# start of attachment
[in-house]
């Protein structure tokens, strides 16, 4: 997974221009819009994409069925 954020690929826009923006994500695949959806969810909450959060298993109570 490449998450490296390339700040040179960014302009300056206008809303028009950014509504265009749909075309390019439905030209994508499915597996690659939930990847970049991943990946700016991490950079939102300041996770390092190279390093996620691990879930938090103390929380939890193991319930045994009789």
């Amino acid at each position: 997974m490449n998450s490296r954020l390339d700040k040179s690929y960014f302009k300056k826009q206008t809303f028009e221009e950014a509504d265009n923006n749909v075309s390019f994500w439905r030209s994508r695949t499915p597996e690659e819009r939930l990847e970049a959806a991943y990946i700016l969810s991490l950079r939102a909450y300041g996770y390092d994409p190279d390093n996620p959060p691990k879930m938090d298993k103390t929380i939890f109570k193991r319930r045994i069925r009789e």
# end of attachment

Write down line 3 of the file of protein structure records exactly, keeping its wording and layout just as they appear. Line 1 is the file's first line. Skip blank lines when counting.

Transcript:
């Amino acid at each position: 997974m490449n998450s490296r954020l390339d700040k040179s690929y960014f302009k300056k826009q206008t809303f028009e221009e950014a509504d265009n923006n749909v075309s390019f994500w439905r030209s994508r695949t499915p597996e690659e819009r939930l990847e970049a959806a991943y990946i700016l969810s991490l950079r939102a909450y300041g996770y390092d994409p190279d390093n996620p959060p691990k879930m938090d298993k103390t929380i939890f109570k193991r319930r045994i069925r009789e």